“One of the things I regret is taking relationships in high school too seriously,” Zabel said. Having parents that met and fell in love at a young age led her to the notion that “that was the way it was supposed to be,” Zabel said. After a long-term relationship with a high school sweetheart ended, Zabel said that she was prepared to focus fully on herself for a while—which included receiving her PhD—and perhaps even raising a child on her own. It was not until her early 30’s that the man who became Zabel’s husband came into her life. By that point, she was fully focused on pursuing her personal life goals independently.

“You have to find a relationship that fits into your own priorities,” Zabel said, “and give respect to those priorities.”

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Japanime Club has movies, fun

By Henry Wesson

As a late celebration of New Year’s, the Japanime Club partied it up in the Syre Student Center at Whatcom Community College on January 22. The club members enjoyed their meeting by watching various Japanese cartoons called Japanime, eating sushi, and celebrating Japanese culture.

You may be wondering why there is a club just for Japanime. Although Japanime is widely thought to be a form of entertainment, members of this club see it as something more.  They consider it more as an art form then simply a kind of cartoon. They feel the artistic aspect usually goes unnoticed and even taken for granted.

“Something that many viewers don’t know is that the storylines of many Japanime movies and shows are actually references to events and beliefs that have happened throughout history,” said club president Brian Rowe. “Many of the films we watch have to do with Japanese culture and history but much of symbolism can be interpreted in an even deeper way and can be applied to world events like wars and revolutions that have taken place all over the world.”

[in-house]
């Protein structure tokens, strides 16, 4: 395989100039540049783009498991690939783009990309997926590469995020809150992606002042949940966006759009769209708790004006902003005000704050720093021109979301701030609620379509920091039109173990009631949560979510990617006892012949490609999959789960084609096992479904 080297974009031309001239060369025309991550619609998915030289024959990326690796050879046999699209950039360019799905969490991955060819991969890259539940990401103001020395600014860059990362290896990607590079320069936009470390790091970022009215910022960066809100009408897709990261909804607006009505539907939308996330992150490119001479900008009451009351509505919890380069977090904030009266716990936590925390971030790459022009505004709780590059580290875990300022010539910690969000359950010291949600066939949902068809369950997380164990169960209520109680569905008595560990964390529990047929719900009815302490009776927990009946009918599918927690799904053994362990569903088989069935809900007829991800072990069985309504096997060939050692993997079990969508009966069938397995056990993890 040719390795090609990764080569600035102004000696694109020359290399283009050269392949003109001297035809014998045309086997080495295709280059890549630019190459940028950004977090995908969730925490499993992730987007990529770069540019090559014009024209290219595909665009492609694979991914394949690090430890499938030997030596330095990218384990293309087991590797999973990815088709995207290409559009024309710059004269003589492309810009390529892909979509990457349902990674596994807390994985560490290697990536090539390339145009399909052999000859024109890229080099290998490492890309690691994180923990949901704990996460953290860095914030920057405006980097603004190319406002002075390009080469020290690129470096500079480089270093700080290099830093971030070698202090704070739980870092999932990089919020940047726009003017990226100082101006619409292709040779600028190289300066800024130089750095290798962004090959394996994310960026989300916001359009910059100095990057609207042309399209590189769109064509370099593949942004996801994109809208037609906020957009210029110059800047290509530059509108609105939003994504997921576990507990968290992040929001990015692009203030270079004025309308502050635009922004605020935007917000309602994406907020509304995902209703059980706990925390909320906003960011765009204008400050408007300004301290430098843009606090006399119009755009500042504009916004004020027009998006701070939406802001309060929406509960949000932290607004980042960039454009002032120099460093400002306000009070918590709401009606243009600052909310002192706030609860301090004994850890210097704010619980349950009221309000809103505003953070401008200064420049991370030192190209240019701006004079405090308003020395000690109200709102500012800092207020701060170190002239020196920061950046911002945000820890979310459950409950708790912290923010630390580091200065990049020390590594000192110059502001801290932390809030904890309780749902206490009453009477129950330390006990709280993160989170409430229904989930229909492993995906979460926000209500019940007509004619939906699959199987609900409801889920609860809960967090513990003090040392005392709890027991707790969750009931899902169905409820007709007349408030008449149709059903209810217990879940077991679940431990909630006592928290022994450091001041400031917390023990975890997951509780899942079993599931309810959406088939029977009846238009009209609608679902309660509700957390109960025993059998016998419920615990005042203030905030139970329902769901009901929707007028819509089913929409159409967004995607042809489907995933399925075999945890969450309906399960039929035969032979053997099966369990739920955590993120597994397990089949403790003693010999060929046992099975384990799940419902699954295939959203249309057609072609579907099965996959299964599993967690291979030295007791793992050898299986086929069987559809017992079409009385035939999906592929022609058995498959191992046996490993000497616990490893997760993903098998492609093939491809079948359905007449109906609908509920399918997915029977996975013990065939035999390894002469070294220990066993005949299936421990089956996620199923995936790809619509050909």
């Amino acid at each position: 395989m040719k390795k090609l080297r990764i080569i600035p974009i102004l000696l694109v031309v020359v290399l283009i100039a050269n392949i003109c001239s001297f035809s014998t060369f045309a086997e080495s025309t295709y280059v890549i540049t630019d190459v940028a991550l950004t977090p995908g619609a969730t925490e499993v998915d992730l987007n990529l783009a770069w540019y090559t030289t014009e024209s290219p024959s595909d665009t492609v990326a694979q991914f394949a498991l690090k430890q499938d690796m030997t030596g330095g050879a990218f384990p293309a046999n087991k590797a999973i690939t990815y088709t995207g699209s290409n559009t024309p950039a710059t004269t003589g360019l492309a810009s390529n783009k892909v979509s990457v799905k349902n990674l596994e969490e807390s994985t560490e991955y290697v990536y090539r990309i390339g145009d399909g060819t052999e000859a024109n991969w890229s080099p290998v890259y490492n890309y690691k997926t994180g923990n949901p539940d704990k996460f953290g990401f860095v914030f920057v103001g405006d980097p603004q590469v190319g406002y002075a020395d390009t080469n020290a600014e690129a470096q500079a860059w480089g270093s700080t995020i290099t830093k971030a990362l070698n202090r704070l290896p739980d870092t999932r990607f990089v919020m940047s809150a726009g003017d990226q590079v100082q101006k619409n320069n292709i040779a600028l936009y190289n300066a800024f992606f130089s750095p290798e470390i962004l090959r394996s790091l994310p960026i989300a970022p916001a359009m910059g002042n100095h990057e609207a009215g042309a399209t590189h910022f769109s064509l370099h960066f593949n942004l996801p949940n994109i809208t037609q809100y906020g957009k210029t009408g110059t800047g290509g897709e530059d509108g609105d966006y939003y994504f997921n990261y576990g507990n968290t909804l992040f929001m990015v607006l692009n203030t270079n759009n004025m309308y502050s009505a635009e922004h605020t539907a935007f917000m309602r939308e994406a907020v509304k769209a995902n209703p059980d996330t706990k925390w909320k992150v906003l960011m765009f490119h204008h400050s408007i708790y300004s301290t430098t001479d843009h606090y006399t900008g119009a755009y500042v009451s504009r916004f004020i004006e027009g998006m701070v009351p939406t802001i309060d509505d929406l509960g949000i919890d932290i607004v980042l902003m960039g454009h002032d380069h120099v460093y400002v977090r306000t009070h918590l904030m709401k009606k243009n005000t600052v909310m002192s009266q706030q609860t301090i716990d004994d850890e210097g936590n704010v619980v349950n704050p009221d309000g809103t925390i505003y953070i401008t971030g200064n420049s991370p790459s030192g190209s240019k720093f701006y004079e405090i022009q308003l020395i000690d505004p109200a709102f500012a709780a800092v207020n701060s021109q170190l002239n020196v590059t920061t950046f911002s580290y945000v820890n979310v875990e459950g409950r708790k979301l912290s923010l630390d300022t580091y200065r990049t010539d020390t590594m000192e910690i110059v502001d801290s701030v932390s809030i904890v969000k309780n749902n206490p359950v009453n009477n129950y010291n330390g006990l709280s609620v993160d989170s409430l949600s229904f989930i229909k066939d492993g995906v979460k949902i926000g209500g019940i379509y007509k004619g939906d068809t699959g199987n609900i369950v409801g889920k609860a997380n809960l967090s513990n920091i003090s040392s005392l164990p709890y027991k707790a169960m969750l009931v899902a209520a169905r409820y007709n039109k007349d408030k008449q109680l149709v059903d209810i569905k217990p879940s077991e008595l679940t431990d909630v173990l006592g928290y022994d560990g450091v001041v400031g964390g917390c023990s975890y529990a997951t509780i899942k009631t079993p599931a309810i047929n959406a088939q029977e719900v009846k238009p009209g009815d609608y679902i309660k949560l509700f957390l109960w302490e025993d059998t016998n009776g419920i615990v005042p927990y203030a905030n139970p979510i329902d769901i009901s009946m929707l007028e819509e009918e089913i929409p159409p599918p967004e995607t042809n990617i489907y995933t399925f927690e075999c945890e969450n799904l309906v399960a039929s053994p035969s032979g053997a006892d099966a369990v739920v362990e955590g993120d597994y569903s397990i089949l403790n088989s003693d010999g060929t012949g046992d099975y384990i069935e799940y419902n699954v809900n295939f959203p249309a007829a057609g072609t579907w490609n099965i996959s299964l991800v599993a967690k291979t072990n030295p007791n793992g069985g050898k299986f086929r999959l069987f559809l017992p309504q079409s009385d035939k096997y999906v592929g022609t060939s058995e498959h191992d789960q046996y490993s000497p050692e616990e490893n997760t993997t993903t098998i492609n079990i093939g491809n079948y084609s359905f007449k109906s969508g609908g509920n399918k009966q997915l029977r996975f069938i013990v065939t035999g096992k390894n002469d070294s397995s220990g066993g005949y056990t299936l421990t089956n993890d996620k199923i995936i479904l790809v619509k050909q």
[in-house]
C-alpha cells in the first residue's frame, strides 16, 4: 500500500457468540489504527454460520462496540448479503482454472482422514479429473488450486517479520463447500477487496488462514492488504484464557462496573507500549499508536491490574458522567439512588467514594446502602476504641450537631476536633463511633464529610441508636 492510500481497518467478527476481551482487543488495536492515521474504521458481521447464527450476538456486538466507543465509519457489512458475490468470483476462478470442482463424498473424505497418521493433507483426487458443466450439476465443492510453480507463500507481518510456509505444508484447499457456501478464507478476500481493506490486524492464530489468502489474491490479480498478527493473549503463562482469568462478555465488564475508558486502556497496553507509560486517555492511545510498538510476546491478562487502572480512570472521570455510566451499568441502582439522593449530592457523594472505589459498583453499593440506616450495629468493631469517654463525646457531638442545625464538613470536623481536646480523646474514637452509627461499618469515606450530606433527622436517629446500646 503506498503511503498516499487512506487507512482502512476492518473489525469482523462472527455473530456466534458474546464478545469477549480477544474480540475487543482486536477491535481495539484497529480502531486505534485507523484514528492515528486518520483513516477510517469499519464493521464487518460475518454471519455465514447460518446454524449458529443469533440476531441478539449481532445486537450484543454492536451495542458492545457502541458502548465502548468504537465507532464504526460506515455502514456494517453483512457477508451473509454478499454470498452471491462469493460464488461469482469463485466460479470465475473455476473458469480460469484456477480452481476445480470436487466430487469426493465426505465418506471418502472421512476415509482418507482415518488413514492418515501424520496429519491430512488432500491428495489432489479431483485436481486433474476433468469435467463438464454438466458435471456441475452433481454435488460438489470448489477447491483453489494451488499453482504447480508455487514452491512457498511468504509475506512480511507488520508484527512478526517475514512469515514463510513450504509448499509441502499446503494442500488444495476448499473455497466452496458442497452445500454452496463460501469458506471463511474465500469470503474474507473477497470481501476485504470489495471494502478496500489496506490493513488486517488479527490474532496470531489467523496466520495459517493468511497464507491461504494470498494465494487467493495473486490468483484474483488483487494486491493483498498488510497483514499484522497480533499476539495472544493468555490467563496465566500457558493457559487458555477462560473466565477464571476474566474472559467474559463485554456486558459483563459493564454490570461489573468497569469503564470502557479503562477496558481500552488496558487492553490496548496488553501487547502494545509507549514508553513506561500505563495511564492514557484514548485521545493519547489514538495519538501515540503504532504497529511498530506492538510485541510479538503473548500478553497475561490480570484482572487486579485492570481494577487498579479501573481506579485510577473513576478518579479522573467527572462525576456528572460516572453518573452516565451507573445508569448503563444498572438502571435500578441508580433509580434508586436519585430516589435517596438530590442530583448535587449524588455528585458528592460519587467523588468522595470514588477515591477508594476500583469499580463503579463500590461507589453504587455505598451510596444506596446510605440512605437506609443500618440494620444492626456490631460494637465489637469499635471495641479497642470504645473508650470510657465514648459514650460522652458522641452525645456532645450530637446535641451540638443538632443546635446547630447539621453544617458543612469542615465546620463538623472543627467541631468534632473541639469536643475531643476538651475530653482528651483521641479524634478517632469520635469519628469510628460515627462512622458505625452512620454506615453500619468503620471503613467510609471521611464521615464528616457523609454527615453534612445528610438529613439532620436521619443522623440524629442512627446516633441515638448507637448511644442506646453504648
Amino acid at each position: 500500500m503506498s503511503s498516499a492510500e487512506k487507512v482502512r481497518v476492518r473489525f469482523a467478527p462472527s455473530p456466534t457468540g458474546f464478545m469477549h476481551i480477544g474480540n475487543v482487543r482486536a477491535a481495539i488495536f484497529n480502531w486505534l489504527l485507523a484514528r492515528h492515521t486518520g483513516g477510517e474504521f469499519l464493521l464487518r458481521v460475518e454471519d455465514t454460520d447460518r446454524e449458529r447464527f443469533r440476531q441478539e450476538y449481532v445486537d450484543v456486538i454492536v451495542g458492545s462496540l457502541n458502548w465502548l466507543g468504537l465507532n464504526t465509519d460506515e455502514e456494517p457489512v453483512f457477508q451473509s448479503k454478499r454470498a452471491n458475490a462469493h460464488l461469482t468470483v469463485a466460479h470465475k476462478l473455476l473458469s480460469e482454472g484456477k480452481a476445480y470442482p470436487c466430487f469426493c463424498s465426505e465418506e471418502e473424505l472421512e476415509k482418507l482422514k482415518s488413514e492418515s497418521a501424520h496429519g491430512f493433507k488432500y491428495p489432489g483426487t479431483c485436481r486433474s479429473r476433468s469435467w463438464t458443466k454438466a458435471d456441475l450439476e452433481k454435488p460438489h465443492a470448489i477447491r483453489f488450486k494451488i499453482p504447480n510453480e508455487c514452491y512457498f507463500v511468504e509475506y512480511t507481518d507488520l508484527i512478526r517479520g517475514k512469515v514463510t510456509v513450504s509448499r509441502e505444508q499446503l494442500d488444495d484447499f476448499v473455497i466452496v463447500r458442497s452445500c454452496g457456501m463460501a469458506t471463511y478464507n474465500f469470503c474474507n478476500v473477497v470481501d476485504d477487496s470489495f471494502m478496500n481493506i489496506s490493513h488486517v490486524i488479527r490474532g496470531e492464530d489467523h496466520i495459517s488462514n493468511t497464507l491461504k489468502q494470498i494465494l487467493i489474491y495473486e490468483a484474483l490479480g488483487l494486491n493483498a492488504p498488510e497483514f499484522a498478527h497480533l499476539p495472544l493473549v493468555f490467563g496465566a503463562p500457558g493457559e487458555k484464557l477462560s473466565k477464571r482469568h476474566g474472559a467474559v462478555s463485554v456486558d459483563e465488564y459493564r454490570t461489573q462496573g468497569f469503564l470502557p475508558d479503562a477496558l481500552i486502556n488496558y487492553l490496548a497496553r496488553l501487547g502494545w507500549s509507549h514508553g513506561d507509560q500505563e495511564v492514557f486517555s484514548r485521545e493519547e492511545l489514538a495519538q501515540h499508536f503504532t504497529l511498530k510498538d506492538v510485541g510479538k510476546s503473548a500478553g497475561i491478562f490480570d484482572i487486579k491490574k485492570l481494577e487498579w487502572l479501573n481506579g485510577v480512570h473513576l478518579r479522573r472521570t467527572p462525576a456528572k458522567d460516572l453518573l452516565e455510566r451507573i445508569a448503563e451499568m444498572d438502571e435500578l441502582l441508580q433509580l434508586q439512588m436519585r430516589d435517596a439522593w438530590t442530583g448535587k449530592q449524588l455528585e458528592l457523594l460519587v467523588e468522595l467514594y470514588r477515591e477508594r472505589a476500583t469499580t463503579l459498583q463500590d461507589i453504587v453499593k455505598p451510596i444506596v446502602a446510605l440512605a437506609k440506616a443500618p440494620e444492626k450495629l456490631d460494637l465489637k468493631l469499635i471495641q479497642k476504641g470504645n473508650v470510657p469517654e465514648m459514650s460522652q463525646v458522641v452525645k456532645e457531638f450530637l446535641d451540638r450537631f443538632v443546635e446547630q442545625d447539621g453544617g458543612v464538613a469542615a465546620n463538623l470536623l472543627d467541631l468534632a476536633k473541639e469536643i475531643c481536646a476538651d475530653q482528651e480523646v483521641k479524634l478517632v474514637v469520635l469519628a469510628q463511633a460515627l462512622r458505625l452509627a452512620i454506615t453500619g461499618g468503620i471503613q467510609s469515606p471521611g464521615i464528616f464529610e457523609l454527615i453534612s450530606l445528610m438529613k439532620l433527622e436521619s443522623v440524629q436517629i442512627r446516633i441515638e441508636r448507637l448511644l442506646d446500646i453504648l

A typical club meeting is much like a gathering of a literature or film club. The club members watch various Japanime movies and, while viewing them, analyze the content for deeper meanings. Many symbolic and metaphorical messages can be found in the storyline of many Japanime films.

At the New Year’s celebration, the Japanime Club watched two films, an episode from an undead thriller/action series called “Zombie Loan” and a medieval sword fighting movie called “Claymore.” While the New Year’s party was more of a celebration than a typical meeting, not much analysis took place. But otherwise, the members try to keep things productive.

One club member, who said he was a huge fan of Japanese animation and culture, described watching a Katsuhrio Otomo film called “Akira.”  “At first glance it seems like your typical post-apocalyptic action story,” he said, “but after we reviewed some of the key scenes we noticed it was actually a symbolic attack on Japanese industrialism that was hindering their economy at the time of the film’s production, 1988.” He added that the movie also has a commentary that described the human identity as never constant but constantly changing throughout their life and that in a matter of time a person could be a completely different person than he or she is now.